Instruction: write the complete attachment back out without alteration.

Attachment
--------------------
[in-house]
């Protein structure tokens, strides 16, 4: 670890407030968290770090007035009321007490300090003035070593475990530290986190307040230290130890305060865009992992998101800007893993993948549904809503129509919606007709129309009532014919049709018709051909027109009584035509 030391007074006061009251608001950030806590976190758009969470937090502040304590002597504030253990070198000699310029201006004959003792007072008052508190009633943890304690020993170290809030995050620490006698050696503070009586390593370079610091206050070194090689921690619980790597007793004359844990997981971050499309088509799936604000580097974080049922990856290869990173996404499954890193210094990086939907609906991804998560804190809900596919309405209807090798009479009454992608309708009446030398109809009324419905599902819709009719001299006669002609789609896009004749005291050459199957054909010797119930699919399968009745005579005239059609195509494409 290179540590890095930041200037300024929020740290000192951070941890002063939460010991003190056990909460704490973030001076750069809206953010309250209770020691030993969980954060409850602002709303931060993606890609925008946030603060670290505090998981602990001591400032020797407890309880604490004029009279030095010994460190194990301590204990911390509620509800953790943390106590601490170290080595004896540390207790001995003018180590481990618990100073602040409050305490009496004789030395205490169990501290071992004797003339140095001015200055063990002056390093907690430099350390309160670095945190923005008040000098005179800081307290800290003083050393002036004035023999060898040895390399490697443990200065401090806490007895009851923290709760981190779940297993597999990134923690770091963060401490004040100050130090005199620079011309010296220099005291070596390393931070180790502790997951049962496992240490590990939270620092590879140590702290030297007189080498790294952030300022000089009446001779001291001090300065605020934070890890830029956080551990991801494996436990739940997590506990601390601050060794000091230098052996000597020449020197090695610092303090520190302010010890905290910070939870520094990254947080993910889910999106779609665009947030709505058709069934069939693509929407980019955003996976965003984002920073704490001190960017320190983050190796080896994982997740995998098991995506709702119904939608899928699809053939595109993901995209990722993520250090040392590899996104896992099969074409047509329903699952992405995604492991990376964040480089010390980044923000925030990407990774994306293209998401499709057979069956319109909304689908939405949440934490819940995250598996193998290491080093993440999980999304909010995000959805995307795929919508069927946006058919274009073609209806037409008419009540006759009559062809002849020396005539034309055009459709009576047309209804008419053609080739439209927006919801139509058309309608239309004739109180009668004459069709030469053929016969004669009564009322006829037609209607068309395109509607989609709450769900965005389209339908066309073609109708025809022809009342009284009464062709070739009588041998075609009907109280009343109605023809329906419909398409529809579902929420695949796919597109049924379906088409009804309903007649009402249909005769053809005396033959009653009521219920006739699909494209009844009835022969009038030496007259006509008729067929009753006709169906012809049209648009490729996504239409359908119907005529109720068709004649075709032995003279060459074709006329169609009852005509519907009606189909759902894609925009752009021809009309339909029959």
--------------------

[in-house]
């Protein structure tokens, strides 16, 4: 670890407030968290770090007035009321007490300090003035070593475990530290986190307040230290130890305060865009992992998101800007893993993948549904809503129509919606007709129309009532014919049709018709051909027109009584035509 030391007074006061009251608001950030806590976190758009969470937090502040304590002597504030253990070198000699310029201006004959003792007072008052508190009633943890304690020993170290809030995050620490006698050696503070009586390593370079610091206050070194090689921690619980790597007793004359844990997981971050499309088509799936604000580097974080049922990856290869990173996404499954890193210094990086939907609906991804998560804190809900596919309405209807090798009479009454992608309708009446030398109809009324419905599902819709009719001299006669002609789609896009004749005291050459199957054909010797119930699919399968009745005579005239059609195509494409 290179540590890095930041200037300024929020740290000192951070941890002063939460010991003190056990909460704490973030001076750069809206953010309250209770020691030993969980954060409850602002709303931060993606890609925008946030603060670290505090998981602990001591400032020797407890309880604490004029009279030095010994460190194990301590204990911390509620509800953790943390106590601490170290080595004896540390207790001995003018180590481990618990100073602040409050305490009496004789030395205490169990501290071992004797003339140095001015200055063990002056390093907690430099350390309160670095945190923005008040000098005179800081307290800290003083050393002036004035023999060898040895390399490697443990200065401090806490007895009851923290709760981190779940297993597999990134923690770091963060401490004040100050130090005199620079011309010296220099005291070596390393931070180790502790997951049962496992240490590990939270620092590879140590702290030297007189080498790294952030300022000089009446001779001291001090300065605020934070890890830029956080551990991801494996436990739940997590506990601390601050060794000091230098052996000597020449020197090695610092303090520190302010010890905290910070939870520094990254947080993910889910999106779609665009947030709505058709069934069939693509929407980019955003996976965003984002920073704490001190960017320190983050190796080896994982997740995998098991995506709702119904939608899928699809053939595109993901995209990722993520250090040392590899996104896992099969074409047509329903699952992405995604492991990376964040480089010390980044923000925030990407990774994306293209998401499709057979069956319109909304689908939405949440934490819940995250598996193998290491080093993440999980999304909010995000959805995307795929919508069927946006058919274009073609209806037409008419009540006759009559062809002849020396005539034309055009459709009576047309209804008419053609080739439209927006919801139509058309309608239309004739109180009668004459069709030469053929016969004669009564009322006829037609209607068309395109509607989609709450769900965005389209339908066309073609109708025809022809009342009284009464062709070739009588041998075609009907109280009343109605023809329906419909398409529809579902929420695949796919597109049924379906088409009804309903007649009402249909005769053809005396033959009653009521219920006739699909494209009844009835022969009038030496007259006509008729067929009753006709169906012809049209648009490729996504239409359908119907005529109720068709004649075709032995003279060459074709006329169609009852005509519907009606189909759902894609925009752009021809009309339909029959």